There aren’t many bikes out there that have broken the mould of frame design over the past few years. But if you’re a regular BikeRadar reader you’ll probably have clocked that Mondraker has been one of the most progressive names in mountain biking with its Forward Geometry rides.
If imitation is the greatest form of flattery then take note – more and more bikes are following Mondraker’s creed of longer front centres and shorter stems. The Vantage is the Spanish firm’s first Forward Geometry hardtail – and it’s a refreshing take on the hardcore hardtail genre.
Frame and equipment: awesome chassis dressed in average kit – a familiar Mondraker tale
Let’s start with the all important numbers. Most trail bikes seem to be sitting around a 620mm effective top tube length for a large-sized frame – Mondraker has stretched this out to a whopping 660mm.
This length, when combined with the 67-degree head angle, gives a suitably long 1196mm wheelbase. The effect is that your weight is planted nicely between both wheels, enabling you to weight the front one, giving plenty of traction without tipping yourself over the bars.
Mondraker’s forward geometry is much admired: Russell Burton
Mondraker’s Forward Geometry is much admired
As with other Mondrakers we’ve ridden, the superbly executed frame comes with a few spec compromises. With a rigid back end, the fork has to work doubly hard to control things, and unfortunately Fox’s 32mm stanchioned 32 fork with basic Evolution damper seems a slightly lightweight option for the job at hand.
Moving to the drivetrain, two-by groupsets may no longer be the most fashionable. But the 11-36 cassette paired with the 36/22 crankset at least gives masses of range.
A double chainset isn’t very fashionable, but works well: Russell Burton
A double chainset isn’t very fashionable, but works well
Gearing is controlled by a range of SRAM X5, X7 and X9 components. Out of the box the system works perfectly well, although in our experience the non-11 speed SRAM drivetrains wear out faster than others.
Ride and handling: corner carving confidence and unexpected climbing prowess
We’ll admit to struggling on the first couple of rides on the Vantage. To get the most out of it you need to ride the fork – getting your weight further forward than you might be used to is necessary to get the most out of the geometry. It’s similar to skiing – you need your weight forward, even if it feels counter-intuitive. Get it right and you’ll be carving corners all day long.
While the head angle isn’t super slack, combined with the frame length it gives masses of stability across rough, loose and steep ground at warp speed. Plant the Vantage into a bend and, with your body weight in the right place, even the sometimes unconvincing Maxxis Ardent rubber on the front seems to find more grip than it should, firing you round the corner.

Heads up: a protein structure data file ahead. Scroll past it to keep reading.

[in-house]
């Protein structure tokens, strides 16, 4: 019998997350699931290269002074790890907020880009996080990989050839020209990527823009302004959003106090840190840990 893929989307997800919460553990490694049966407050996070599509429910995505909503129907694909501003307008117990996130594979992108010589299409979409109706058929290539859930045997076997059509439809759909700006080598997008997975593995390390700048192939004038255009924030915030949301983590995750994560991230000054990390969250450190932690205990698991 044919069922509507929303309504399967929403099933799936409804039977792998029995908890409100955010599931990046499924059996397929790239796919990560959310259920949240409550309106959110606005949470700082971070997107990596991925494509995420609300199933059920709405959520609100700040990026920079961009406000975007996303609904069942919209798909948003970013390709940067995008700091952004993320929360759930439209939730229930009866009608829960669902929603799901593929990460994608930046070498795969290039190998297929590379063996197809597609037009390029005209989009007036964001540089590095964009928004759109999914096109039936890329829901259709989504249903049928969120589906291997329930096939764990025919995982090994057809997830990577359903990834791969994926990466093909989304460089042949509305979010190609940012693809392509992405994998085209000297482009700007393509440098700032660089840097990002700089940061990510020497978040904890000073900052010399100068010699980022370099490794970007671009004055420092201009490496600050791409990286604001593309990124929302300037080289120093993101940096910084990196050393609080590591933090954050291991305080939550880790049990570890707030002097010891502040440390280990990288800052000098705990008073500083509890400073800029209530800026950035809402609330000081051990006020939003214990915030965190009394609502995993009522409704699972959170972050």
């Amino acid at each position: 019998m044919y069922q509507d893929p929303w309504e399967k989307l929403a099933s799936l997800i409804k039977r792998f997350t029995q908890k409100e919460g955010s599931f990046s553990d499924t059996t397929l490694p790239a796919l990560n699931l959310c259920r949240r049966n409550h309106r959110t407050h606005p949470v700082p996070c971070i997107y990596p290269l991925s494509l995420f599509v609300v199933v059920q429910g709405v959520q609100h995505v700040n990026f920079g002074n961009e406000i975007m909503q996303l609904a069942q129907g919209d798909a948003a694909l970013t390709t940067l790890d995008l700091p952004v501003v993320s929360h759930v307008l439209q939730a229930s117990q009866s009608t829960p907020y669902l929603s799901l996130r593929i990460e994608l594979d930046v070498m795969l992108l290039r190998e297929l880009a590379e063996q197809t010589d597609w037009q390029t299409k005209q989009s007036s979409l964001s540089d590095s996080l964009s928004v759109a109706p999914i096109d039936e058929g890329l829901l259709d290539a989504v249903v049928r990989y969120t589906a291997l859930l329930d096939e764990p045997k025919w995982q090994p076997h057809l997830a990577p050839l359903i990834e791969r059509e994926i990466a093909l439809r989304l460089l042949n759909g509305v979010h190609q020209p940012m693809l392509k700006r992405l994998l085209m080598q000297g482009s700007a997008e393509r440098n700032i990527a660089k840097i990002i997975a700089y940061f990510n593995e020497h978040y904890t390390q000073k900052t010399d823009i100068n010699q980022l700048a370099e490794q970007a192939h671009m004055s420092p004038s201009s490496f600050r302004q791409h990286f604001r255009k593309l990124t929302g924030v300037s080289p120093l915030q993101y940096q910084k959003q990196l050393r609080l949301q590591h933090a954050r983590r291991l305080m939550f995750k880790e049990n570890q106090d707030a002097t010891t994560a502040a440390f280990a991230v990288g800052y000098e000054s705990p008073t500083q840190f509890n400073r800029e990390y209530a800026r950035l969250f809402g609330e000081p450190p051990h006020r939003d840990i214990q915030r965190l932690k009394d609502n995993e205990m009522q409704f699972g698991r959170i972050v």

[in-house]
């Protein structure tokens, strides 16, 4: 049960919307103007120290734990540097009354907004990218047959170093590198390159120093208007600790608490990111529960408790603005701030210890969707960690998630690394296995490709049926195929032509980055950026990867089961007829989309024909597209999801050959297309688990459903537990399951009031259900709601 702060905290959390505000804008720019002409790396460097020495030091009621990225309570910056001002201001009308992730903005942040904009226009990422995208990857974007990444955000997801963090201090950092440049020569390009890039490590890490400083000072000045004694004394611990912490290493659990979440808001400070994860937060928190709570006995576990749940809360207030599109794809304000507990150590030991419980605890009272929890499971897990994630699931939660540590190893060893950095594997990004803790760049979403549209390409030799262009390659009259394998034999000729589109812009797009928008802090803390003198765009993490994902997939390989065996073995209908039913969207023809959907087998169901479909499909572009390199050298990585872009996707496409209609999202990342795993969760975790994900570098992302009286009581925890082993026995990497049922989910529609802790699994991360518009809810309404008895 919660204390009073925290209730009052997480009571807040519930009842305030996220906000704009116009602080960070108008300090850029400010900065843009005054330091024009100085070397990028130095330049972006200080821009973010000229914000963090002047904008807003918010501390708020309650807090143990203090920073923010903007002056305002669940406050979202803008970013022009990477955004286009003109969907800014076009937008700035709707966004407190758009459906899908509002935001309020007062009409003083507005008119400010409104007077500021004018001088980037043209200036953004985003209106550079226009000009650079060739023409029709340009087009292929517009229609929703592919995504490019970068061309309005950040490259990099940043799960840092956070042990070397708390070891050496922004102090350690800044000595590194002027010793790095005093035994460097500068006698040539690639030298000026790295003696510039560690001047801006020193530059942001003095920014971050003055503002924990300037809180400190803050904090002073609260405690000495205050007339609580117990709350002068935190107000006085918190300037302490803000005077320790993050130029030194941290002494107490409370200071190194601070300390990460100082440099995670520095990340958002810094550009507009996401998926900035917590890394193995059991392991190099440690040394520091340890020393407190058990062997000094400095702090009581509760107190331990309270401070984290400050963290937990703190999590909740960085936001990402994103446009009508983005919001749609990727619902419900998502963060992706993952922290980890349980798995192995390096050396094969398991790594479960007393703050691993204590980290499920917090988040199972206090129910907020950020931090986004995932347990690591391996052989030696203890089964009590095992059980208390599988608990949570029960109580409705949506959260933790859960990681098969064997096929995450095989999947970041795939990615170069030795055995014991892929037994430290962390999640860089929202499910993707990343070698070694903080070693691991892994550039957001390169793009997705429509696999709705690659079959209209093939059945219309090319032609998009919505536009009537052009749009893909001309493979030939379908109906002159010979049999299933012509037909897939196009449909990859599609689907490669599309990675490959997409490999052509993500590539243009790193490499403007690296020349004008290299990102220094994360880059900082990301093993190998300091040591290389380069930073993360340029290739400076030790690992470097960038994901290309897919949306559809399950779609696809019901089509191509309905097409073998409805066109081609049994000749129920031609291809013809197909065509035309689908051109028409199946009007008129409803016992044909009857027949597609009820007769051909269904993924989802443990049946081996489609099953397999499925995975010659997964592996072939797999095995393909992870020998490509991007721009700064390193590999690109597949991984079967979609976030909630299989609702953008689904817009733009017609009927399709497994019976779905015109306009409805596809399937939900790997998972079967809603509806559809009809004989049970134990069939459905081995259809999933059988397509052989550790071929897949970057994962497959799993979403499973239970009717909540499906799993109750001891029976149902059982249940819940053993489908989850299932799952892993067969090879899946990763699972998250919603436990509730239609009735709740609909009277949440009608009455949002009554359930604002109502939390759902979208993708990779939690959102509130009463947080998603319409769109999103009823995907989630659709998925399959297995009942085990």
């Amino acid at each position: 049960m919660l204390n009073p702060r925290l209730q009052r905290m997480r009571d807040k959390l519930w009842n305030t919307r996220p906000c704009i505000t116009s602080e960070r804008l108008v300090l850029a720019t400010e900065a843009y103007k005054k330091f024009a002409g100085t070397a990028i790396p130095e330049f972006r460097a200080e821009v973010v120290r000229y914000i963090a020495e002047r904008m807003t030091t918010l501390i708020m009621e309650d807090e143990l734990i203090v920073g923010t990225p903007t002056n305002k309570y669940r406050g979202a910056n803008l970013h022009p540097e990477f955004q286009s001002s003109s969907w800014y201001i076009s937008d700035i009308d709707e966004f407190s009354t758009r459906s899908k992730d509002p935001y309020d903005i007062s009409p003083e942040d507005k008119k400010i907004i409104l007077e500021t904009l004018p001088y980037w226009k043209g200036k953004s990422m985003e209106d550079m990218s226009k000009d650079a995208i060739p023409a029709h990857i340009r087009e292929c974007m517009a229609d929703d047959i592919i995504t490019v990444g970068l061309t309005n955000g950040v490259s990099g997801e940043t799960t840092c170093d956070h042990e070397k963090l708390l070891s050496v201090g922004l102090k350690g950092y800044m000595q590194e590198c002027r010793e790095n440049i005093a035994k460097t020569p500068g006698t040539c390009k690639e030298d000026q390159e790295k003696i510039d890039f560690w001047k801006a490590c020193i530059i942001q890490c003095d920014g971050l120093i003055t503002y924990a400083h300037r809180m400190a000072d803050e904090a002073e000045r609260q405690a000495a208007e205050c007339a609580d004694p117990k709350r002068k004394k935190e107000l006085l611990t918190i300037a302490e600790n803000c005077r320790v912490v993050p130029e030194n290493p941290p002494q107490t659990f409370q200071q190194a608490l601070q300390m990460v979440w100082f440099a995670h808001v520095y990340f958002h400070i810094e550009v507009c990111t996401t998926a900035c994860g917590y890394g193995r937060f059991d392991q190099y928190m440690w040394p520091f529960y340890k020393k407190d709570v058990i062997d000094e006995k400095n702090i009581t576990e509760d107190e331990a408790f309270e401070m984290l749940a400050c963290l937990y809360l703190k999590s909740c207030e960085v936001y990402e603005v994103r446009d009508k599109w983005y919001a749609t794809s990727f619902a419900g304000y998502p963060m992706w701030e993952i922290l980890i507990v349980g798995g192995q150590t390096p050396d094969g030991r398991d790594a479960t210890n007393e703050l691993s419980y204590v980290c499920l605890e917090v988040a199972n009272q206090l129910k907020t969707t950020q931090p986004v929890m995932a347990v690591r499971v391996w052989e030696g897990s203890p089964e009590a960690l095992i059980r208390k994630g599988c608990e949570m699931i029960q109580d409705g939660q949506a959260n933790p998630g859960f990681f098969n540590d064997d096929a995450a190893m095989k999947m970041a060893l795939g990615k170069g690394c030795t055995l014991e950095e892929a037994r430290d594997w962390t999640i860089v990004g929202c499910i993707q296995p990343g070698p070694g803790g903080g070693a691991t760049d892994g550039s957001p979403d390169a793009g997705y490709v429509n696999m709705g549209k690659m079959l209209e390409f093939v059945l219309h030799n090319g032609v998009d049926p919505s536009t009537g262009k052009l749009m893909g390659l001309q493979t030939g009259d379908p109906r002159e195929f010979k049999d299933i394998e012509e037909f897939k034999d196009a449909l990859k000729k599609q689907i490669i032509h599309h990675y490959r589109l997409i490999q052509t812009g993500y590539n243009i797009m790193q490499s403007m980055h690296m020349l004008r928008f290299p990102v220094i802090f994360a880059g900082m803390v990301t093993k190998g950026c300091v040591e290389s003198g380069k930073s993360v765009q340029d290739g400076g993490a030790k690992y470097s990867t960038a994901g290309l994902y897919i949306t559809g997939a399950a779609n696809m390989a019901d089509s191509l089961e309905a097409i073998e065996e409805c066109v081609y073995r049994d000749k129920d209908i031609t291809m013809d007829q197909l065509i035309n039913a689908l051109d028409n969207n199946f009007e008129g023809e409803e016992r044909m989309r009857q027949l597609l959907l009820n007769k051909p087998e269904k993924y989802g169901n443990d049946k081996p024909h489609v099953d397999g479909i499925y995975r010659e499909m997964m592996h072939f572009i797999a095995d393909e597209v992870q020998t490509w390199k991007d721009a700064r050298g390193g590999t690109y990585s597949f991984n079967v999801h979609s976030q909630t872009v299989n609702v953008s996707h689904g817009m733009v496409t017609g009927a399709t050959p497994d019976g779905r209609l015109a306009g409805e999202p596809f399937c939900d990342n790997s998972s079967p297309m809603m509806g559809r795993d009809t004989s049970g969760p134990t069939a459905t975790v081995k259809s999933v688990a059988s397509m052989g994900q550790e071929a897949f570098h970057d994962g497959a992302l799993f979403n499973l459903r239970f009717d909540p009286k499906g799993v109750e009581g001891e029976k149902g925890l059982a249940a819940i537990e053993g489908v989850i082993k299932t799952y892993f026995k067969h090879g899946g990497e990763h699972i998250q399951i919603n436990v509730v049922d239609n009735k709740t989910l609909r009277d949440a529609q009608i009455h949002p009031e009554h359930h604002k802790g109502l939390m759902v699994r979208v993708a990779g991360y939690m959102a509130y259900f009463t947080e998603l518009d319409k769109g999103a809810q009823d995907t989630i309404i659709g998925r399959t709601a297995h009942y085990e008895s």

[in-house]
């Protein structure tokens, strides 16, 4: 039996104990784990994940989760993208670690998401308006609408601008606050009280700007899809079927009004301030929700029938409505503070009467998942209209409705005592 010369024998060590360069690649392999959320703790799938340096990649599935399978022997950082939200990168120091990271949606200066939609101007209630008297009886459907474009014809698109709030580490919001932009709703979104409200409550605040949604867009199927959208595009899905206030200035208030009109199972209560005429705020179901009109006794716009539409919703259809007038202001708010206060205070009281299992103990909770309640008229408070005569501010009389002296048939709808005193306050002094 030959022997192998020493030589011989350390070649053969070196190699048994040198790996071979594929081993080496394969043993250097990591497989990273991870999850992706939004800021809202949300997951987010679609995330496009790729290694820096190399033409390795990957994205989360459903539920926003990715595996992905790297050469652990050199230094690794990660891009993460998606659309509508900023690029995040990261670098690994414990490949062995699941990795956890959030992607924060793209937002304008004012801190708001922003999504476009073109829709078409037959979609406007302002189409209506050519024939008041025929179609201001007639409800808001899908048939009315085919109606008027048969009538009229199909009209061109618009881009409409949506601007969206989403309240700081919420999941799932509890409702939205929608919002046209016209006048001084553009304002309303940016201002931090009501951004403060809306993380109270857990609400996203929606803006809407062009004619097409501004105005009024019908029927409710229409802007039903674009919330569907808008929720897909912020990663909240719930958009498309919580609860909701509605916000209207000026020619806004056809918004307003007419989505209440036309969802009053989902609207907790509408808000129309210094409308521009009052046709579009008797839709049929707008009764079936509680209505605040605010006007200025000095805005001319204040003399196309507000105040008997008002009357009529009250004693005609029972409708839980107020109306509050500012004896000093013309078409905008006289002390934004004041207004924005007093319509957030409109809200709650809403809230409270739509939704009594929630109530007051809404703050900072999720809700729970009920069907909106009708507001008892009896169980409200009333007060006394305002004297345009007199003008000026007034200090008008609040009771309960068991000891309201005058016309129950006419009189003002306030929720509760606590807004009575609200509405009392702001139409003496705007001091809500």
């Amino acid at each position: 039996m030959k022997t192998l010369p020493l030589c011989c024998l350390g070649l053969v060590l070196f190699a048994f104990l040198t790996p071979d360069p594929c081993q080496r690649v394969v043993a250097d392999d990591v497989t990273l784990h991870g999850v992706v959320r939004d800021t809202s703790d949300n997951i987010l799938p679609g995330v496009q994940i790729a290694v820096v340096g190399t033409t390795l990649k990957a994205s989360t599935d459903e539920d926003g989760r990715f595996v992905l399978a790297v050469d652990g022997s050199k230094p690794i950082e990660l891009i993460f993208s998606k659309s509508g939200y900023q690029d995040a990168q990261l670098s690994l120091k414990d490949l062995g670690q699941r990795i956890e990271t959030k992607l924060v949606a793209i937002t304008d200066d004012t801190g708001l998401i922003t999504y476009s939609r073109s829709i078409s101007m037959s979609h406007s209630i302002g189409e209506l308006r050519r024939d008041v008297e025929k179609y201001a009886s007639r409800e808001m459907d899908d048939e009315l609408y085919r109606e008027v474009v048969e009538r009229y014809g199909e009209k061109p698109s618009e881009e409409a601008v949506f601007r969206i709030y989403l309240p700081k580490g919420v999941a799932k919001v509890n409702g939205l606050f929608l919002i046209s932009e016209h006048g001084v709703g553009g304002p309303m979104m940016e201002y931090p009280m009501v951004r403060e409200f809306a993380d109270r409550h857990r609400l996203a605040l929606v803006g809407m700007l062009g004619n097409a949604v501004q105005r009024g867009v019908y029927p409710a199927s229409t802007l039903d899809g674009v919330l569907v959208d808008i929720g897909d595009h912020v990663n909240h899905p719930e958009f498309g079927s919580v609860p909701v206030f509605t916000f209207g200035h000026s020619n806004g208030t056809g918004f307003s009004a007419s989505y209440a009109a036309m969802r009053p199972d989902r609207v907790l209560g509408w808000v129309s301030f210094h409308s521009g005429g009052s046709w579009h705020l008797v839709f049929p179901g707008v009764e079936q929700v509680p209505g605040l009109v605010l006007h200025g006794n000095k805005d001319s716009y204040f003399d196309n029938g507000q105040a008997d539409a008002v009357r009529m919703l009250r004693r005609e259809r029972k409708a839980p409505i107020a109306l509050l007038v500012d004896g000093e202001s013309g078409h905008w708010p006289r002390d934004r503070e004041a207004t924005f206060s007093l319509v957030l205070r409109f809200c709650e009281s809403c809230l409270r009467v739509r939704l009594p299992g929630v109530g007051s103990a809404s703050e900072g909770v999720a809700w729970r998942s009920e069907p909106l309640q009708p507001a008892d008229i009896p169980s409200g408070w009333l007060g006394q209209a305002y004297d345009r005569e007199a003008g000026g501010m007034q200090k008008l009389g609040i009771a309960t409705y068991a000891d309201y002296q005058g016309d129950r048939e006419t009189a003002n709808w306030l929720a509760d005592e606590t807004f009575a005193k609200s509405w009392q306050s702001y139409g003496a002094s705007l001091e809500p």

The vantage rr’s surefootedness came as no surprise – but its uphill capabilities were unexpected: Russell Burton
The Vantage RR’s surefootedness came as no surprise – but its uphill capabilities were unexpected
If the rear does let go, there’s enough room over the bike to wrestle it back under control, should you wish – otherwise it’s perfectly happy in a controlled drift. When things get steeper, the length and head angle make the bike less prone to tucking or flipping, thanks to a better weight distribution over the bike.
The back end is nice and tight at 425mm, giving a touch of flickability and fun, but the box-section aluminium stays and the bolt-thru rear end aren’t very forgiving, so long days in the saddle can leave you walking like John Wayne. A 142x12mm back end is always good to see, but the DT RWS axle secures to a non-captive bolt that can sometimes spin irritatingly, needing an Allen key to hold it in place.
What surprised us most was the Vantage’s goat-like climbing ability. It’s not a super fast, XC race bike like climber, but the steep effective seat angle and long wheel base means that you can point it at virtually anything and it’ll find a way up. The voluminous, wire beaded, 2.4in Ardent on the back and a double FSA chain set really help things when it’s both steep and loose.
We weren’t impressed with the unreliable x-fusion dropper post: Russell Burton
We weren’t impressed with the unreliable X-Fusion dropper post
Less positively, and as alluded to above, the Fox 32 fork’s spindly legs don’t have the stiffness to match just how hard this bike can be ridden. With the Forward Geometry encouraging you to ride the fork, the 32’s spiky damping also gets easily overwhelmed.
The front Ardent also has a tendency to let go occasionally even if you’re on it with body positioning, so a front tyre with a more aggressive shoulder tread would be a welcome addition. Our only other niggle was with the X-Fusion HiLo Strate dropper post, which seized up within just a couple of rides.
All in all then, the Vantage RR doesn’t offer brilliant value for money – but it’s an absolute hoot to ride. If it were our cash, we’d buy the frame for £399 and build our own spec around that.